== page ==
Phylogenetic relationships of rock-wallabies, Petrogale (Marsupialia: Macropodidae) and their biogeographic history within Australia
The rock-wallaby genus Petrogale comprises a group of habitat-specialist macropodids endemic to Australia. Their restriction to rocky outcrops, with infrequent interpopulation dispersal, has been suggested as the cause of their recent and rapid diversification. Molecular phylogenetic relationships within and among species of Petrogale were analysed using mitochondrial (cytochrome oxidase c subunit 1, cytochrome b, NADH dehydrogenase subunit 2) and nuclear (omega-globin intron, breast and ovarian cancer susceptibility gene)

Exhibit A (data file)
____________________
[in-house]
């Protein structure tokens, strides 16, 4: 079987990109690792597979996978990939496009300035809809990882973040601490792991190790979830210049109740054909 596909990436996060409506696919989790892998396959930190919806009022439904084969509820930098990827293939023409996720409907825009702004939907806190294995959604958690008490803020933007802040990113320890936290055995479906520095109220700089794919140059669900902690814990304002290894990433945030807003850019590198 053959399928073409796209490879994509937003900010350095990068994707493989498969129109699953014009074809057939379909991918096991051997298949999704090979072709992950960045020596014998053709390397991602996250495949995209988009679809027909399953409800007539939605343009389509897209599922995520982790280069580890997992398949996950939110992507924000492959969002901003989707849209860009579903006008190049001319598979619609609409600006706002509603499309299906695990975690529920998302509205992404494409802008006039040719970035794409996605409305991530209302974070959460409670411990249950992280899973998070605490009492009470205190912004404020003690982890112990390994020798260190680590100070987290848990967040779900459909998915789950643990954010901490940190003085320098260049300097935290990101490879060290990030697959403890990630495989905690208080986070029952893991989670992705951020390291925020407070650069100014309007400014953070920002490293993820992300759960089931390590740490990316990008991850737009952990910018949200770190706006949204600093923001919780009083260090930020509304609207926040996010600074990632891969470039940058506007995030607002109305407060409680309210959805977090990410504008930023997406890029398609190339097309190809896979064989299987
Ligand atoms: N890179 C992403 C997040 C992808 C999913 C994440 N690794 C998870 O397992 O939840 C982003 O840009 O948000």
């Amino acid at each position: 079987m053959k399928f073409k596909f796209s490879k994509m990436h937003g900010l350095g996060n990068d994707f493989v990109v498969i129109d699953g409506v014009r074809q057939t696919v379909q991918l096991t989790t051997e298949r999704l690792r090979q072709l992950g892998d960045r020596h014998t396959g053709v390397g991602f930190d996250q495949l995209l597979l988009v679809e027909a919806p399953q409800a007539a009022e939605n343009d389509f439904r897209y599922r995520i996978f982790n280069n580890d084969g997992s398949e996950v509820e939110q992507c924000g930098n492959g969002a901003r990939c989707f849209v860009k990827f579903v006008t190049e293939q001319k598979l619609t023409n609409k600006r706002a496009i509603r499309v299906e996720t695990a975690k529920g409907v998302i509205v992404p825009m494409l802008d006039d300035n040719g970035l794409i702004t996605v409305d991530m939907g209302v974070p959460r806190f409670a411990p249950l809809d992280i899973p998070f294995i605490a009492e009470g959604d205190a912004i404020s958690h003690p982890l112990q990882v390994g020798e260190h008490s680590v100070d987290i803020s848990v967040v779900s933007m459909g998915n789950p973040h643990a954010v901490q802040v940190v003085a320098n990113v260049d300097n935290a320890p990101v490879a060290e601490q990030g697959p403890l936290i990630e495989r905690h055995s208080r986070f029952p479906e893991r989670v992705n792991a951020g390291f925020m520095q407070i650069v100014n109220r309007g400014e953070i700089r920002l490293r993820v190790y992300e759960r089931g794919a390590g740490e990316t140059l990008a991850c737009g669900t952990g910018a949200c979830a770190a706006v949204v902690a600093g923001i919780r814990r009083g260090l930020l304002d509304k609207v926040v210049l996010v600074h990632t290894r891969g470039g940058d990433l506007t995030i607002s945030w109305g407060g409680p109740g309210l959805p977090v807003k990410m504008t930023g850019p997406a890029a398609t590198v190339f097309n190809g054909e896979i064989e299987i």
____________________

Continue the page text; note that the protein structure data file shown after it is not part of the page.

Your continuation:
sequence data with representatives that encompassed the morphological and chromosomal variation within the genus, including for the first time both P. concinna and P. purpureicollis. Four distinct lineages were identified, 1) the brachyotis group, 2) P. persephone, 3) P. xanthopus and 4) the lateralis-penicillata group. Three lineages include taxa with the ancestral karyotype (2n=22). Paraphyletic relationships within the brachyotis group indicate the need for a focused phylogeographic study. There was support for P. purpureicollis being reinstated as a full species and P. concinna being placed within Petrogale rather than in the monotypic genus Peradorcas. Bayesian analyses of divergence times suggest that episodes of diversification commenced in the late Miocene-Pliocene and continued throughout the Pleistocene. Ancestral state reconstructions suggest that Petrogale originated in a mesic environment and dispersed into more arid environments, events that correlate with the timing of radiations in other arid zone vertebrate taxa across Australia.